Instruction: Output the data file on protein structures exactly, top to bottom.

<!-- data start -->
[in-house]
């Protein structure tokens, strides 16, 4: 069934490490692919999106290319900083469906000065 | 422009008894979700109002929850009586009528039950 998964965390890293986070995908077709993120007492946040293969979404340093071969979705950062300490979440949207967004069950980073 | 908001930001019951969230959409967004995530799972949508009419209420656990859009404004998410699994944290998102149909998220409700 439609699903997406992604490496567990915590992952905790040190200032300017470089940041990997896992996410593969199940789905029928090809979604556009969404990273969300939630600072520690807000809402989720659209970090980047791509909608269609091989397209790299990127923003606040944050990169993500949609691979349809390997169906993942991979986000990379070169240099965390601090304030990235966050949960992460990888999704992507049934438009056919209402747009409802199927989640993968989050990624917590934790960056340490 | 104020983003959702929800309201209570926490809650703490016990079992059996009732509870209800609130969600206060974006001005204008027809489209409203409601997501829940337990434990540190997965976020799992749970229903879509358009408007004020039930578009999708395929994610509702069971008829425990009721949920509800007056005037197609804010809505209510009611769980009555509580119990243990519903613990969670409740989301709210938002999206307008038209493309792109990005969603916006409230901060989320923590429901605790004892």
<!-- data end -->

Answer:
[in-house]
């Protein structure tokens, strides 16, 4: 069934490490692919999106290319900083469906000065 | 422009008894979700109002929850009586009528039950 998964965390890293986070995908077709993120007492946040293969979404340093071969979705950062300490979440949207967004069950980073 | 908001930001019951969230959409967004995530799972949508009419209420656990859009404004998410699994944290998102149909998220409700 439609699903997406992604490496567990915590992952905790040190200032300017470089940041990997896992996410593969199940789905029928090809979604556009969404990273969300939630600072520690807000809402989720659209970090980047791509909608269609091989397209790299990127923003606040944050990169993500949609691979349809390997169906993942991979986000990379070169240099965390601090304030990235966050949960992460990888999704992507049934438009056919209402747009409802199927989640993968989050990624917590934790960056340490 | 104020983003959702929800309201209570926490809650703490016990079992059996009732509870209800609130969600206060974006001005204008027809489209409203409601997501829940337990434990540190997965976020799992749970229903879509358009408007004020039930578009999708395929994610509702069971008829425990009721949920509800007056005037197609804010809505209510009611769980009555509580119990243990519903613990969670409740989301709210938002999206307008038209493309792109990005969603916006409230901060989320923590429901605790004892």